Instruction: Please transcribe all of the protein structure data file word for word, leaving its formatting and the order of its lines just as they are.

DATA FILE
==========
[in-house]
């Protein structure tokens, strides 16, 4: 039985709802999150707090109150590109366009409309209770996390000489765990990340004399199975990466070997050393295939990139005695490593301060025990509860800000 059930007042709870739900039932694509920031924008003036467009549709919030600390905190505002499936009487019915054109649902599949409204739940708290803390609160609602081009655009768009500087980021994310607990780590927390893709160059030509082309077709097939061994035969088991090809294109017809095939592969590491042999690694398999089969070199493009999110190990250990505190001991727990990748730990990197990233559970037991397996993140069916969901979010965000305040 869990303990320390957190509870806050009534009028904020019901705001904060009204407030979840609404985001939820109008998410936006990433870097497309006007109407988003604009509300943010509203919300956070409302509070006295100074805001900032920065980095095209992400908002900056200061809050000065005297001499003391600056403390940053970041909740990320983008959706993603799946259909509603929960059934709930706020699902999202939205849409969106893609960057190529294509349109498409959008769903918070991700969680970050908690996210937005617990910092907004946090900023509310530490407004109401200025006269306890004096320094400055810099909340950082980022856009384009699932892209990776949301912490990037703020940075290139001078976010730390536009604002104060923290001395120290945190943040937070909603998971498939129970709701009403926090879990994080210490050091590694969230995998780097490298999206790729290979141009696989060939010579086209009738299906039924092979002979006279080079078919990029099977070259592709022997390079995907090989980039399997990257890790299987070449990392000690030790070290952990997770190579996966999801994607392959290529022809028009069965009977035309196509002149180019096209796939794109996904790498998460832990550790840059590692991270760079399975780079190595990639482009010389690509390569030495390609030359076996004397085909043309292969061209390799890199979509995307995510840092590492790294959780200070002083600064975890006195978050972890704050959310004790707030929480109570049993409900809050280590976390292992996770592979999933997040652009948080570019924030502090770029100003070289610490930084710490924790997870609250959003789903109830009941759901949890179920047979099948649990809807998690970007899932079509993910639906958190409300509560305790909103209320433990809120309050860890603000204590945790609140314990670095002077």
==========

[in-house]
């Protein structure tokens, strides 16, 4: 039985709802999150707090109150590109366009409309209770996390000489765990990340004399199975990466070997050393295939990139005695490593301060025990509860800000 059930007042709870739900039932694509920031924008003036467009549709919030600390905190505002499936009487019915054109649902599949409204739940708290803390609160609602081009655009768009500087980021994310607990780590927390893709160059030509082309077709097939061994035969088991090809294109017809095939592969590491042999690694398999089969070199493009999110190990250990505190001991727990990748730990990197990233559970037991397996993140069916969901979010965000305040 869990303990320390957190509870806050009534009028904020019901705001904060009204407030979840609404985001939820109008998410936006990433870097497309006007109407988003604009509300943010509203919300956070409302509070006295100074805001900032920065980095095209992400908002900056200061809050000065005297001499003391600056403390940053970041909740990320983008959706993603799946259909509603929960059934709930706020699902999202939205849409969106893609960057190529294509349109498409959008769903918070991700969680970050908690996210937005617990910092907004946090900023509310530490407004109401200025006269306890004096320094400055810099909340950082980022856009384009699932892209990776949301912490990037703020940075290139001078976010730390536009604002104060923290001395120290945190943040937070909603998971498939129970709701009403926090879990994080210490050091590694969230995998780097490298999206790729290979141009696989060939010579086209009738299906039924092979002979006279080079078919990029099977070259592709022997390079995907090989980039399997990257890790299987070449990392000690030790070290952990997770190579996966999801994607392959290529022809028009069965009977035309196509002149180019096209796939794109996904790498998460832990550790840059590692991270760079399975780079190595990639482009010389690509390569030495390609030359076996004397085909043309292969061209390799890199979509995307995510840092590492790294959780200070002083600064975890006195978050972890704050959310004790707030929480109570049993409900809050280590976390292992996770592979999933997040652009948080570019924030502090770029100003070289610490930084710490924790997870609250959003789903109830009941759901949890179920047979099948649990809807998690970007899932079509993910639906958190409300509560305790909103209320433990809120309050860890603000204590945790609140314990670095002077």